Indoor cats benefit from a more consistent schedule, a provider of food and attention, and inherent protection from predators, which are abundant in the outside world – even in cities. This means their lifespan tends to be longer than that of outdoor cats.
Some pet owners feel sad about keeping their cats indoors all the time, but a cat can get plenty of joy from indoor spaces with windows where they can watch the birds and nap in the sun. As long as your indoor cat gets plenty of mental and physical engagement throughout the day, they can be as happy inside as out.
How Long Do Cats Live Outside?
Outdoor cats, on the other hand, can live between two and 16 years. A cat isn’t even considered an adult until about two years old, so this might sound shocking – but it also makes a lot of sense.
Outdoor cats face a number of challenges that indoor cats don’t have to deal with, including inclement weather, lack of food, vehicles, and predators like hawks, dogs, and other cats. The life expectancy range of an outdoor cat is much larger because there are many different definitions of an outdoor cat. If you have a cat who spends most of its time outdoors during the day but comes to you for meals and sleep, his or her life span will likely be on the higher end of this prediction. A stray, on the other hand, might not have a very long life.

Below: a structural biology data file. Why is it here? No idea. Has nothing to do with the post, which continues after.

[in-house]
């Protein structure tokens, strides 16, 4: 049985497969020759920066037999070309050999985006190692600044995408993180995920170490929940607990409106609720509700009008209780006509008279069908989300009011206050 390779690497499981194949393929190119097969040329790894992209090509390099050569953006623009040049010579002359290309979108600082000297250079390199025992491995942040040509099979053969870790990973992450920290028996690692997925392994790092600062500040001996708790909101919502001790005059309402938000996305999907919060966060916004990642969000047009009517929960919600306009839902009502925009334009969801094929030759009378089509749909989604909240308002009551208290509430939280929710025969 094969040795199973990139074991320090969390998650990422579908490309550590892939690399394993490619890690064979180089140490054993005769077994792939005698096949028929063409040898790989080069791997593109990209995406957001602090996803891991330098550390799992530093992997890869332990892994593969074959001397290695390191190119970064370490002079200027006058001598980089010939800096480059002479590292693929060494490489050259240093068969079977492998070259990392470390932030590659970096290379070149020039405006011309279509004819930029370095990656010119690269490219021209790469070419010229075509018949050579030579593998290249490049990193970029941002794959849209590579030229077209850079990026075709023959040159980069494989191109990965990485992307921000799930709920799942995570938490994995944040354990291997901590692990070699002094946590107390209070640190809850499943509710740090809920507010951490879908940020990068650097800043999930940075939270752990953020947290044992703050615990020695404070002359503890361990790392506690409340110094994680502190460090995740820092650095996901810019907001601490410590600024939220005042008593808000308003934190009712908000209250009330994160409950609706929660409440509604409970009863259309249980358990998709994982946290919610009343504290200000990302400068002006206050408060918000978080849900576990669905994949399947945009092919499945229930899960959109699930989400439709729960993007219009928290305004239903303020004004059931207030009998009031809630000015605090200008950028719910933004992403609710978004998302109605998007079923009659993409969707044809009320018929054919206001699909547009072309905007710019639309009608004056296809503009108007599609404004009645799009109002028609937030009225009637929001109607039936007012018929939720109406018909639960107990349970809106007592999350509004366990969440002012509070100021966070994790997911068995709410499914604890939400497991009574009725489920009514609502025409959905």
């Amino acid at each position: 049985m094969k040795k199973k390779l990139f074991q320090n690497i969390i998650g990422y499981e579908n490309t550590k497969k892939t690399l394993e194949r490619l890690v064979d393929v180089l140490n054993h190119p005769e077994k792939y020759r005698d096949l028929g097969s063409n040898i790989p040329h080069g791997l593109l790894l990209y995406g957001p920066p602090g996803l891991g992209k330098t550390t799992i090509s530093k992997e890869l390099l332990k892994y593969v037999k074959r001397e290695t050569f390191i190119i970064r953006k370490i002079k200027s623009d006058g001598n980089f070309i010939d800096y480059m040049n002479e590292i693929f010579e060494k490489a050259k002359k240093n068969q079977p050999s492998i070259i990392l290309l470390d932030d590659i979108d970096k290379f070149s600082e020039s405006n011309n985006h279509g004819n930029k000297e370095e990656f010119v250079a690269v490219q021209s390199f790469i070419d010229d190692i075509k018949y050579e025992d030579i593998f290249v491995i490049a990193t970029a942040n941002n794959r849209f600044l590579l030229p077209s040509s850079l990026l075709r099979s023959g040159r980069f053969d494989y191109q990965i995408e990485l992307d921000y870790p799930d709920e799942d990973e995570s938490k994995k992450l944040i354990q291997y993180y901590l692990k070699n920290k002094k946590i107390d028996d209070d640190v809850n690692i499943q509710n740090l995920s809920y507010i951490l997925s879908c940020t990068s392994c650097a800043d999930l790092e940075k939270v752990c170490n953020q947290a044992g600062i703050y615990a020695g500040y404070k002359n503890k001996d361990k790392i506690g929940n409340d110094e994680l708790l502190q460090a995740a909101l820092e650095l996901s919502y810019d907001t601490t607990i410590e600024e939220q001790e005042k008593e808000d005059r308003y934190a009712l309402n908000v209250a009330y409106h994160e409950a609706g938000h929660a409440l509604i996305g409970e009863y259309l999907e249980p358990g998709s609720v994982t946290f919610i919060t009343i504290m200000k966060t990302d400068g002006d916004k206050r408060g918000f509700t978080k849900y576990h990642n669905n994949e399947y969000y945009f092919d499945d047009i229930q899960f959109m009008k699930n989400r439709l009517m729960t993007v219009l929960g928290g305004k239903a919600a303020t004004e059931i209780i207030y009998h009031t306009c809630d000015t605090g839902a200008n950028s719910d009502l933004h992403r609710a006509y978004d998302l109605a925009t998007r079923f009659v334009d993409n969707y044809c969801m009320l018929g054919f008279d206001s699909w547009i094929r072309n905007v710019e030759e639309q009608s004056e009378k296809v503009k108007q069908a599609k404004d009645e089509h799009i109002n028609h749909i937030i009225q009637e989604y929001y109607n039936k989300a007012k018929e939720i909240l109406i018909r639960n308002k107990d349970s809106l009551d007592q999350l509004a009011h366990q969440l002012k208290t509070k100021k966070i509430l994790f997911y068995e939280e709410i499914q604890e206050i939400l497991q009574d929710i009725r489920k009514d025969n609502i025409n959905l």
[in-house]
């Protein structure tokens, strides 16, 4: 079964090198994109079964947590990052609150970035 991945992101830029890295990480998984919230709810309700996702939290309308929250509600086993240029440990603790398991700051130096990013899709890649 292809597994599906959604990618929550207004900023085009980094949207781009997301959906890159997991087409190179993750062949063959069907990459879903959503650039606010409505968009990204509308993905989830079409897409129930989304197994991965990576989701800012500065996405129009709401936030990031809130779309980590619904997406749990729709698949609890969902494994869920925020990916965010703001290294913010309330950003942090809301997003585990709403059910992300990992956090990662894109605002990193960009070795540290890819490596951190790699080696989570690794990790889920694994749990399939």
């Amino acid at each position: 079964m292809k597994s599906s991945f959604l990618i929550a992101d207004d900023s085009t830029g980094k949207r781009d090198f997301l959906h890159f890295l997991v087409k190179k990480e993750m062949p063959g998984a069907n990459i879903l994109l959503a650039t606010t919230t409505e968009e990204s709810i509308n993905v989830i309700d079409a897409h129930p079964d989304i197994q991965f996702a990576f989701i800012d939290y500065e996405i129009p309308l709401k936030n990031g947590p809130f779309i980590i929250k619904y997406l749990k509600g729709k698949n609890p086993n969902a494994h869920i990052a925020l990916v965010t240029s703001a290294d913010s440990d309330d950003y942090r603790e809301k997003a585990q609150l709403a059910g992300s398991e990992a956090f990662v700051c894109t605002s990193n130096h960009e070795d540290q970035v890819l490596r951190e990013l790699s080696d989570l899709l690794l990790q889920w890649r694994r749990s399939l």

An outdoor cat is obviously subjected to more risks that can cut his life short when compared to an indoor cat. But many pet owners decide to give their cats outside time because they are, after all, animals who appreciate the natural world.
Which Cat Breeds Live the Longest?
Typically, American shorthairs and Burmese cats are the breeds that live the longest. The oldest Burmese cat lived to be 27 years old!
An American shorthair is a sort of catch-all term for an American hybrid of many cats, basically the feline version of a “mutt,” so to speak. Creme Puff, the record holder for oldest cat, was a mixed tabby cat, a type of American shorthair. These cats have plenty of strong DNA through natural selection, so they tend to live quite a long time compared to some other pure cat breeds.